I get into the spiral almost immediately and feel nothing close to remorse when I am through. In a harsh, frantic tone, I relay the failures of the Medicare system, argue how it effectively disenfranchises trans people by forcing them into stagnation, and how condescending it is to be told I can’t become who I already am without outsourced permission. I spit each word with venom, taste their sour on the backs of my teeth. My father stares straight ahead, unsure of how to appease this wrath. It’s a trap; there is no response that could make me feel less animal. He stutters, mumbling something about how all the hospitals care about is money, which is why their policies are so strict. It takes all my self-control not to scream.
At the start of 2017, I speak into a molding spot of wall in Iowa City and promise my veins a needle before January comes again. My apartment—a two-person fester of black spots and peeling woodwork—shivers at this declaration. I press my face against a fading cluster of paint chips and inhale.
That old apartment contains the function of a house: hot water, stove, toilet, electricity, roof, shower. The apartment is temporary, and the mold is fact. I sleep soundly in my toxic breathing tank. I learn to put my faith in powers far away from management or maintenance—they’ve never responded to my e-mails. For a year, I’m unsure of the clogging in my lungs. Unsure if the clogging exists, for one. What I’m sure of is this: in my promise to the body, a lie is blistering. “The needle will come this year,” I pledge, “and time will warp my body into something desirable.”
I have no heroin addiction to kick, Reese. On the television screen, you sidestep a diamondback by straying from the trail. I sidestep progress by keeping still because there’s a mirror in every room trying to paralyze me in its frame. Time after time, I feel motion sickness when I step and catch a glimpse of my frame in any random piece of reflecting glass. It is my body, yes, but I am not home. Rather, I move through my skin like a virus. I scream, “Body, evict me!” and receive my own echo as response.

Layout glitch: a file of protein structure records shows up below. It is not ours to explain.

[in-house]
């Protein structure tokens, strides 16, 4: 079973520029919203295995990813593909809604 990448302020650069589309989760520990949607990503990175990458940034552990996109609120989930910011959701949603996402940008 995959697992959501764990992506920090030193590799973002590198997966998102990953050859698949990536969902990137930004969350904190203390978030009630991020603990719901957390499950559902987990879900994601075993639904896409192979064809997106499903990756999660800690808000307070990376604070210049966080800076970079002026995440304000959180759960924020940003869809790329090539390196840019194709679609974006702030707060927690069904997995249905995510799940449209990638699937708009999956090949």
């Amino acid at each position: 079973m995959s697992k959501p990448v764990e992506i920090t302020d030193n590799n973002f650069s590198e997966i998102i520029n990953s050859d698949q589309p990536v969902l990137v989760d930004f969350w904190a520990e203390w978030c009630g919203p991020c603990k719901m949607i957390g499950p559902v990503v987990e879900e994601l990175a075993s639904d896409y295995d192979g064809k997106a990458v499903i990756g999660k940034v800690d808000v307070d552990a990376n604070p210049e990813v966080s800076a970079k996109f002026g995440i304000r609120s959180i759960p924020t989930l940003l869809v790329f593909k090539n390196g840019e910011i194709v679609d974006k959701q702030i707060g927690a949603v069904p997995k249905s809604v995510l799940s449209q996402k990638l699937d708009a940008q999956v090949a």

I don’t know what to call this flesh which is mine which is not mine. House or home? Is house merely structural? I leave and enter it. Take the apartment I used to call house—to what extent could I have referred to it as home? After months of inquiry, I finally ascertain the difference and become it: the home, a body I can’t altogether leave behind. Forced into the day, I try to leave the home but find that I have not left.
I stare at my father in the front seat as though he is written in a language I can’t read. We stop by an ice cream store to grab a pint for my mother, who is devoted to her nightly coffee ice cream and espresso routine, and I continue railing against the health care system, pale in the face, and exasperated by my seemingly endless reserves of fury. My father drops me off at the curb in front of the house, hands me the ice cream pint, and laughs. Says, “Maybe this will help you cool down.”
Cool down. The words barely make it through my father’s lips before I attack his vehicle, leaving the door hanging off like a broken jaw. As I make my way towards the house, I do not dare to turn around and watch him unhook his seatbelt, trudge out of the vehicle, walk around its perimeter, and shut the casualty closed.
There’s something that must be said for the ugly that enters when the anger is at its wildest and most unmentionable. Perhaps masochistically, I bury myself deep into the source so I cannot leave. The tears are acidic, indent my cheeks into paths. In all directions, my body scatters like water when skipped. In the privacy of midnight, I step into the bathroom and undress. The bathroom has gone through many renovations over the years. The showerhead’s spine has grown inches taller, the neck like a sunflower above my dome. The toilet lid is blinding white with marble sheen, replacing the wooden plank from the year before. What I mean is, the changes are noticeable. I look toward the mirror and disagree. My stubble is back. My dussy is a hanging branch between my thighs, caught inside a wicked, curling thrush.